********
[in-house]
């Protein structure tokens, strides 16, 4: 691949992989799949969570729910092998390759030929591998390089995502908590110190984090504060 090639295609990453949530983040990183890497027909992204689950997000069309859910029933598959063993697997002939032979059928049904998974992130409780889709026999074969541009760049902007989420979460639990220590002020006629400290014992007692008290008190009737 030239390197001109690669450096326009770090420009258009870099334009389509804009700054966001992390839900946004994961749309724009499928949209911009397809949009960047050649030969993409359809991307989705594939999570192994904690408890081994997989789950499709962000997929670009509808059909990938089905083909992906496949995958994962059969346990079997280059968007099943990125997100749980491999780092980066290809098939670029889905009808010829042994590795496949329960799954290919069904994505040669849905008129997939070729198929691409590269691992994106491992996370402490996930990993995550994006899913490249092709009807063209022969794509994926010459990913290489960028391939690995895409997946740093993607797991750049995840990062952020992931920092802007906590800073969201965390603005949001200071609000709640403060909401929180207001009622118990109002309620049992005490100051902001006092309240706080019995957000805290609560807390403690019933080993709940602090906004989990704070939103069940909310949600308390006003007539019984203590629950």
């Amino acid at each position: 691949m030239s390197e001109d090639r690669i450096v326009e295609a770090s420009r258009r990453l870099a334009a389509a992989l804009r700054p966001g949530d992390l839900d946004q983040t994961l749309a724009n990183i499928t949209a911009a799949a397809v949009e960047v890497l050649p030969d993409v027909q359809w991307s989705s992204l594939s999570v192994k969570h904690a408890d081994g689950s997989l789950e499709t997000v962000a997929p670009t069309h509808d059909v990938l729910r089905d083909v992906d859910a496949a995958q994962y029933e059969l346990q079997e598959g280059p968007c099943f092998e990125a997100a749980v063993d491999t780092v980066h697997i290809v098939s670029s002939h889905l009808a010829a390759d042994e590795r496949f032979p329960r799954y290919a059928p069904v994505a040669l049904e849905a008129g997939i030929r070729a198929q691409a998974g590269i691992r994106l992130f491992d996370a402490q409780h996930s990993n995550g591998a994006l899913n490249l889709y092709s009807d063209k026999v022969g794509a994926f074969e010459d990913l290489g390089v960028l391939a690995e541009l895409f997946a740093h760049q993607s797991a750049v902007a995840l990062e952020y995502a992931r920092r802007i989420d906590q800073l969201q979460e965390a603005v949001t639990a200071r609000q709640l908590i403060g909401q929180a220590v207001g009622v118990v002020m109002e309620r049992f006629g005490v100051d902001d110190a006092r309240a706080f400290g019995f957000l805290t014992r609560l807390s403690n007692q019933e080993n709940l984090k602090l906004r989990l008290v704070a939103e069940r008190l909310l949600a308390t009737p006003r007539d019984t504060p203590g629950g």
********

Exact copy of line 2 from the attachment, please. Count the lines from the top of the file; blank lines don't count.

């Protein structure tokens, strides 16, 4: 691949992989799949969570729910092998390759030929591998390089995502908590110190984090504060 090639295609990453949530983040990183890497027909992204689950997000069309859910029933598959063993697997002939032979059928049904998974992130409780889709026999074969541009760049902007989420979460639990220590002020006629400290014992007692008290008190009737 030239390197001109690669450096326009770090420009258009870099334009389509804009700054966001992390839900946004994961749309724009499928949209911009397809949009960047050649030969993409359809991307989705594939999570192994904690408890081994997989789950499709962000997929670009509808059909990938089905083909992906496949995958994962059969346990079997280059968007099943990125997100749980491999780092980066290809098939670029889905009808010829042994590795496949329960799954290919069904994505040669849905008129997939070729198929691409590269691992994106491992996370402490996930990993995550994006899913490249092709009807063209022969794509994926010459990913290489960028391939690995895409997946740093993607797991750049995840990062952020992931920092802007906590800073969201965390603005949001200071609000709640403060909401929180207001009622118990109002309620049992005490100051902001006092309240706080019995957000805290609560807390403690019933080993709940602090906004989990704070939103069940909310949600308390006003007539019984203590629950």